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I have some code that uses XMLSerializer to serialize/deserialize back and forth between POCO objects and XML. My objects are decorated with the usual XMLRoot, XMLElement, etc attributes.

I'm looking for ways to speed up the process and I came across the fact that during the process, .NET generates a temporary assembly with the types used for serialization, and that you can pre-generate this. I used ANTS to look at how long this dynamic generation takes and it takes 2-3 seconds, so that's definitely a way to speed up the process.

The XML I'm working with is not XML that I generate. Another process does it and I can't change that process. The XML is not well formed. There are no namespaces, and root names are duplicated between different XML snippets that correspond to distinct POCO objects. So both objects have to be decorated with XmlRoot("XMLObj1") attributes.

I found out how I can generate the serialization assembly, but when I run the sgen tool, it complains about the fact that I'm generating two objects with the same root name. It wants me to put namespaces in my XmlRoot attributes, which I can (and it solves the problem) but the XML I get doesn't have namespaces in it so I don't think this is going to serialize. And obviously the .NET runtime can generate the serialization assembly as is, or I'd probably get a runtime exception. So, does anybody have any suggestions on how to deal with this? How can I generate the serialization assembly the same way the .net framework is?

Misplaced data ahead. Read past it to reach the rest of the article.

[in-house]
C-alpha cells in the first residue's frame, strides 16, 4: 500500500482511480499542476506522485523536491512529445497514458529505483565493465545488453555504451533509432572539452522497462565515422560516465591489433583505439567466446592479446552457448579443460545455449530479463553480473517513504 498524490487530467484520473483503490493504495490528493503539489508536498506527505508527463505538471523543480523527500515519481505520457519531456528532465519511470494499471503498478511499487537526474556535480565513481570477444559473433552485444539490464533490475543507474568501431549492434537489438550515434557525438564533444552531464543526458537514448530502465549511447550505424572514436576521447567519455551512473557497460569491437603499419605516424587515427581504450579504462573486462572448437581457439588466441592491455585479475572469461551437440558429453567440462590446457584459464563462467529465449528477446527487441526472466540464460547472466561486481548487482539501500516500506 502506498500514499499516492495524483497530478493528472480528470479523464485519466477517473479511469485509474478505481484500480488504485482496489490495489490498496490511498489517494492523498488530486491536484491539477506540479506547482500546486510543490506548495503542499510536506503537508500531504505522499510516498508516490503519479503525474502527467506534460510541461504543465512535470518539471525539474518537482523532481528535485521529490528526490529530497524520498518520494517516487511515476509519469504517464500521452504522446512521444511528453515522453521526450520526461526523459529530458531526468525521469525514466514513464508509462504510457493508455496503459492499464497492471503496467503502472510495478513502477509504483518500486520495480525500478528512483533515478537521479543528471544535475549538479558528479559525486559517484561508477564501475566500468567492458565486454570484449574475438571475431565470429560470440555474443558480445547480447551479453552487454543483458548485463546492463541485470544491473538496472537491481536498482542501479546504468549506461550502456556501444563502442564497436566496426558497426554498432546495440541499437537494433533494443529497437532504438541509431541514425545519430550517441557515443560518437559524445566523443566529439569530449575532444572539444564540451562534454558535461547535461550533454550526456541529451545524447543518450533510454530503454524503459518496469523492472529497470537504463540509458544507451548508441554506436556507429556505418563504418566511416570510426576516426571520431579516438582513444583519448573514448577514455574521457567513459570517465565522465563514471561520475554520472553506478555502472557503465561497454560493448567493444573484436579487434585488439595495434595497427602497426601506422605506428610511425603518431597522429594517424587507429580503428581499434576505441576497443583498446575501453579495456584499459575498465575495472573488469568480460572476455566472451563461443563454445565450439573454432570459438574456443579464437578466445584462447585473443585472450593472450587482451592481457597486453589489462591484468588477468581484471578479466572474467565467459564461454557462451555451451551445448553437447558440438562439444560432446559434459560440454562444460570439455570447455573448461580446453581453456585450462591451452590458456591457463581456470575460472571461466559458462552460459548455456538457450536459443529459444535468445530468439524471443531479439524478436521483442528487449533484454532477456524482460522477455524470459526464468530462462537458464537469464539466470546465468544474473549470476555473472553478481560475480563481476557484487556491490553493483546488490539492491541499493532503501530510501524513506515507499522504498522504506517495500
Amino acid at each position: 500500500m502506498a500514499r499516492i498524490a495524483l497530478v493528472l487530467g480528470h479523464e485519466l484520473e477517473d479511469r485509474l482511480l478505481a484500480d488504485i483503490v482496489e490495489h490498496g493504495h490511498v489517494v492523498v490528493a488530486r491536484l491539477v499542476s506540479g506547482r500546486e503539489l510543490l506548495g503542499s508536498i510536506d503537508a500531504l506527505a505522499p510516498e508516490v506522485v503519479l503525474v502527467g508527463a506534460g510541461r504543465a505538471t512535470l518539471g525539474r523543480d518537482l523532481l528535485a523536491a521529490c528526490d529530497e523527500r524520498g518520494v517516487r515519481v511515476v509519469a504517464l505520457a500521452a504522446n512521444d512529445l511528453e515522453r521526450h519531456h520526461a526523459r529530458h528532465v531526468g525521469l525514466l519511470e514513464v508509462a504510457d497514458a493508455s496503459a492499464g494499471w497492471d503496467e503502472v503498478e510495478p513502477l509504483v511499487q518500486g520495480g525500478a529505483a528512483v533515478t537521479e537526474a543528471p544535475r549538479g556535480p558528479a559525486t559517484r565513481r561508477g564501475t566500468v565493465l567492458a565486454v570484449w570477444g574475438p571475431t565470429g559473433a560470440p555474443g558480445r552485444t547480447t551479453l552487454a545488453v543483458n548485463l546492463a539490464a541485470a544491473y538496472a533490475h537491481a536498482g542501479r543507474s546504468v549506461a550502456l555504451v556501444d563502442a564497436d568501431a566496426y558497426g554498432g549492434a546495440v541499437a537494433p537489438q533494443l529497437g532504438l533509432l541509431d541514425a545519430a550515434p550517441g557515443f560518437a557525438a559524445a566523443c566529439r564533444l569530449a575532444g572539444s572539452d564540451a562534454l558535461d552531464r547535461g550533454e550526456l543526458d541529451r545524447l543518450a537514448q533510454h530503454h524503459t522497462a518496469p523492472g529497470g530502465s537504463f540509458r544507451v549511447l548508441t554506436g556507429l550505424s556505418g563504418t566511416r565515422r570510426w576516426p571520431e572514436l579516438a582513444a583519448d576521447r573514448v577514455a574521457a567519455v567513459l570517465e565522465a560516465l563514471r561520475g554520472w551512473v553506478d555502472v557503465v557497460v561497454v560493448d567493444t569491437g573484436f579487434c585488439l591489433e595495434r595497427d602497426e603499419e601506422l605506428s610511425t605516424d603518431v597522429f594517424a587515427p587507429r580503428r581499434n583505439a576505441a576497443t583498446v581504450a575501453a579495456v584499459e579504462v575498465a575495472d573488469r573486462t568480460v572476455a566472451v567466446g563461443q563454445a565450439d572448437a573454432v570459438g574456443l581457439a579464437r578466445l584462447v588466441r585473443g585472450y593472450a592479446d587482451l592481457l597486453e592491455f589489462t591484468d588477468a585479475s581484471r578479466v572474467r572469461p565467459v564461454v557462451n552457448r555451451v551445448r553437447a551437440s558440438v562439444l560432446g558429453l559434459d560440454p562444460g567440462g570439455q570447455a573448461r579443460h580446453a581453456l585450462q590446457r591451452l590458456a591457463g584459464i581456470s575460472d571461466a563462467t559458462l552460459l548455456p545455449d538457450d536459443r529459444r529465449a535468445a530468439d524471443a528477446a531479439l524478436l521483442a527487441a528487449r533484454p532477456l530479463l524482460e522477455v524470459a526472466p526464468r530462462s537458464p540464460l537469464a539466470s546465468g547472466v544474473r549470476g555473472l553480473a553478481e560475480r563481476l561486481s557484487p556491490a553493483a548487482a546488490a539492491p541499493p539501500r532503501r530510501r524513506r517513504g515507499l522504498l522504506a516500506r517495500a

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I suppose you could run sgen.exe with the /type:type parameter, but you could only do that for one of the types, not both. What if you put both types in different assemblies? – Kris Vandermotten May 1 '14 at 13:23
An other option might be to create one type with XmlRoot("XMLObj1") that has all the properties of both your current types; merge them so to speak. You would have one class that can handle both kinds of files then. – Kris Vandermotten May 1 '14 at 13:25
The multiple assemblies idea is intriguing in it's simplicity. Never really though of that. How do you make the runtime aware of these assemblies anyway? – jeff.eynon May 1 '14 at 14:07
You don't. The runtime finds them using a naming convention. – Kris Vandermotten May 1 '14 at 14:50

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